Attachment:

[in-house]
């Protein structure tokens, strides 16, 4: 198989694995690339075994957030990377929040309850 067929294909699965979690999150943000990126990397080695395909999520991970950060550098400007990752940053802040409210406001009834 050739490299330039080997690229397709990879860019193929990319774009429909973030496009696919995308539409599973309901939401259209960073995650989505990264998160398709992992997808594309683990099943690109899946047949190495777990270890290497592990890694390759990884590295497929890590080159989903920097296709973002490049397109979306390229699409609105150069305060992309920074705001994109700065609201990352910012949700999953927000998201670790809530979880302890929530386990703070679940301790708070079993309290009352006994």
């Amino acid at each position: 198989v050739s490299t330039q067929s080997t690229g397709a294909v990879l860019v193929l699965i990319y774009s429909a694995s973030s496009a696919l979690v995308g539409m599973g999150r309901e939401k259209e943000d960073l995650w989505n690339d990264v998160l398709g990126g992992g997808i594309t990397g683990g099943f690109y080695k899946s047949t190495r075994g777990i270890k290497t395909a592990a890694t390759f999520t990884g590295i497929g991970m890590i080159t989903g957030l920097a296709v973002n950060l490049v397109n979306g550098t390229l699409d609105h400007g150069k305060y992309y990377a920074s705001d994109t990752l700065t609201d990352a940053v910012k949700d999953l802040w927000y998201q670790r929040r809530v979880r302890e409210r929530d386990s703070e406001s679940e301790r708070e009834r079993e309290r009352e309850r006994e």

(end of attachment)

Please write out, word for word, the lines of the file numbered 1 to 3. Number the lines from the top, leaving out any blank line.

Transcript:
[in-house]
């Protein structure tokens, strides 16, 4: 198989694995690339075994957030990377929040309850 067929294909699965979690999150943000990126990397080695395909999520991970950060550098400007990752940053802040409210406001009834 050739490299330039080997690229397709990879860019193929990319774009429909973030496009696919995308539409599973309901939401259209960073995650989505990264998160398709992992997808594309683990099943690109899946047949190495777990270890290497592990890694390759990884590295497929890590080159989903920097296709973002490049397109979306390229699409609105150069305060992309920074705001994109700065609201990352910012949700999953927000998201670790809530979880302890929530386990703070679940301790708070079993309290009352006994």
């Amino acid at each position: 198989v050739s490299t330039q067929s080997t690229g397709a294909v990879l860019v193929l699965i990319y774009s429909a694995s973030s496009a696919l979690v995308g539409m599973g999150r309901e939401k259209e943000d960073l995650w989505n690339d990264v998160l398709g990126g992992g997808i594309t990397g683990g099943f690109y080695k899946s047949t190495r075994g777990i270890k290497t395909a592990a890694t390759f999520t990884g590295i497929g991970m890590i080159t989903g957030l920097a296709v973002n950060l490049v397109n979306g550098t390229l699409d609105h400007g150069k305060y992309y990377a920074s705001d994109t990752l700065t609201d990352a940053v910012k949700d999953l802040w927000y998201q670790r929040r809530v979880r302890e409210r929530d386990s703070e406001s679940e301790r708070e009834r079993e309290r009352e309850r006994e």